“Liberals cannot win a government unless they have a significant gap in their favour with women voters,” said Peter Donolo of the Strategic Counsel, a national polling firm. “They've got issues to overcome [such as] in Western Canada, so they have to find advantages where they can and a key one is women voters.”
Michael Ignatieff surprised some in the party recently when he promised that one-third of his 308 candidates in the next federal election will be women. The Liberal Leader was confirming a commitment made by his predecessor, Stéphane Dion, who actually reached the target for female candidates in the last election.
Women over 55 have traditionally accounted for one-third of Liberal support. The Grits often win a majority of their votes. But in the last election, women stayed away from the Dion Liberals, according to polling research.
“The facts are that the Liberal Party, if only women were voting, would have formed a majority government every election in the last century … but not in the last election,” a key Liberal strategist said. “Women voted for the Conservatives in the last election for the first time.”
A Strategic Counsel poll released days before the election showed the Conservatives were pulling more votes among women – especially older women – than were the Liberals.
“The gap probably widened, as a large number of Liberal voters just stayed home – and they would have probably been disproportionately women,” Mr. Donolo said.
His most recent poll shows that 38 per cent of women voters support the Liberals, compared with 28 per cent for the Conservatives. But he said the Liberals should be doing better. Other pollsters say there should be a 20-point gap between female support for the two parties for the Liberals to make gains at the polls.
With this is in mind, Liberal MPs are, among other things, trying to be more polite during Question Period in the Commons. Women respond better to politicians who are not hurling insults, Liberals say.
Winnipeg Liberal MP Anita Neville, the party's status of women critic, said she was shocked to hear a Tory MP recently speak derisively about one group “shacking up” with another.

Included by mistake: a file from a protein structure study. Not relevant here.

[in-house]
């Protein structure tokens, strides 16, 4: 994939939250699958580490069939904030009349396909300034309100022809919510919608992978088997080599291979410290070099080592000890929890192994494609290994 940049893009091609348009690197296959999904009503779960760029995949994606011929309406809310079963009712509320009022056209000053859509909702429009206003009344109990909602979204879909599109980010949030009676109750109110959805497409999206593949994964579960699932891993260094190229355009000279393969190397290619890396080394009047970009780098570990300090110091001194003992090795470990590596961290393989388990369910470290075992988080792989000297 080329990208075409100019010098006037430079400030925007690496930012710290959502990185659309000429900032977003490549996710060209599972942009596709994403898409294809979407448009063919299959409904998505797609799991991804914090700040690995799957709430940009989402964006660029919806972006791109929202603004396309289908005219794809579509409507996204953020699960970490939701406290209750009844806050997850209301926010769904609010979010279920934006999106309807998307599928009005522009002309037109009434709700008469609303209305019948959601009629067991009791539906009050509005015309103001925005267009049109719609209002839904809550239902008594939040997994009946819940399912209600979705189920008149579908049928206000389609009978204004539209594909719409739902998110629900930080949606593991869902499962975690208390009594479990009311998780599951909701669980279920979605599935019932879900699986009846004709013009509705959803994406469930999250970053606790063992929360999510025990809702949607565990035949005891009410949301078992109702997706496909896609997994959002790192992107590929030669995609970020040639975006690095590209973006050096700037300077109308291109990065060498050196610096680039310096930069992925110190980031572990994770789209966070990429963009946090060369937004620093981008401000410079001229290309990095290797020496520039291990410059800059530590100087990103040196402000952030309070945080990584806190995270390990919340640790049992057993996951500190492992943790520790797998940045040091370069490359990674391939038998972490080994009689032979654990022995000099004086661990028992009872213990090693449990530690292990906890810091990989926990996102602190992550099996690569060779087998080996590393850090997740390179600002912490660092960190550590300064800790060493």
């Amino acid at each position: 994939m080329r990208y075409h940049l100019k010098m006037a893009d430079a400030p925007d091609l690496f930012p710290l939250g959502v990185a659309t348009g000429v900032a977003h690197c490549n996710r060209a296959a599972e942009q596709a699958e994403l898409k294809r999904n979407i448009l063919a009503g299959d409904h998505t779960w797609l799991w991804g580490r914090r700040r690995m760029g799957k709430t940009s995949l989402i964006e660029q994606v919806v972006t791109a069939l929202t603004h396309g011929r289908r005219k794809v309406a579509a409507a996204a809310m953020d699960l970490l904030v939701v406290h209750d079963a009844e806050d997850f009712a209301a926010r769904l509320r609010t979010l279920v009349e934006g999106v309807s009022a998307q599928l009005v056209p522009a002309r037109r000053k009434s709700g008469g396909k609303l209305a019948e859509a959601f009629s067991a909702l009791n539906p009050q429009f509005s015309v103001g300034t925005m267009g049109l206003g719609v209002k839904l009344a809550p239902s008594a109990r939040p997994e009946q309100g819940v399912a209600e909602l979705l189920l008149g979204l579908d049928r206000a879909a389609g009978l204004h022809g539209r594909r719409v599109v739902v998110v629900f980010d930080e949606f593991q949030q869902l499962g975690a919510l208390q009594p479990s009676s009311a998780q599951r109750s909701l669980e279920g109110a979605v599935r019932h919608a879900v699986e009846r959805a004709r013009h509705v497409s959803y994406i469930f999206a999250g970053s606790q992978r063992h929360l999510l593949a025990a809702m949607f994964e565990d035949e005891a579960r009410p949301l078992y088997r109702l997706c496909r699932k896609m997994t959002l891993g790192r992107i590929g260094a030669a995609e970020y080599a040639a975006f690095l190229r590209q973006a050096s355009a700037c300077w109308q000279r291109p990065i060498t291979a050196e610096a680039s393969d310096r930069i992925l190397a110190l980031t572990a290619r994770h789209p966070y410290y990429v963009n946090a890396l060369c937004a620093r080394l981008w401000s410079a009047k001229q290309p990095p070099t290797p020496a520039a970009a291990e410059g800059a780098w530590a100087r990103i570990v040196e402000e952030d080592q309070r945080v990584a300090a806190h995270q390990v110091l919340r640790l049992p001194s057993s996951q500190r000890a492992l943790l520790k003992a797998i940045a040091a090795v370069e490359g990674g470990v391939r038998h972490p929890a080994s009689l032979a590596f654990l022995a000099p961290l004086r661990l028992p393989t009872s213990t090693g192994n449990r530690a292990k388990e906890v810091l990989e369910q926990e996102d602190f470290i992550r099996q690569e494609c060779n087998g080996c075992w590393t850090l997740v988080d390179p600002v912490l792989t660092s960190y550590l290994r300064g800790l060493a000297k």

“You're not hearing [offensive language] from the Liberals, quite deliberately. And that is a real effort to tone down … and be respectful,” said Ms. Neville, who has regular meetings with women in her riding and says they are critical of the behaviour in Question Period.
The message about recruiting more women was made loud and clear at a recent meeting of national campaign co-chairs and provincial representatives, said former deputy prime minister Anne McLellan.
Ms. McLellan said Mr. Ignatieff will try to avoid using his power to appoint women as candidates. This power is controversial as it allows the nomination process to be circumvented to reach the target of 33 per cent women candidates. Other leaders, such as Jean Chrétien, have used this power to place women in winnable ridings.
In the last election, the Liberals elected 77 MPs, including 19 women. Of the 143 Conservative MPs, 23 are women.
Liberal policies also have to be attractive to women. Ms. Neville said Mr. Ignatieff has recommitted to a national child-care program and pay equity.
However, Nik Nanos, of the national polling firm Nanos Research, said the politics of gender is changing because of the economic meltdown. Women are just as worried as men are about jobs, debt and money, he said.
“Right now I think we are in an interesting spot because playing gender politics probably won't cut it because the economy and jobs and recession are the big issues,” Mr. Nanos said. “If the election was about health care then you would be playing gender politics.… It's an interesting new dynamic.”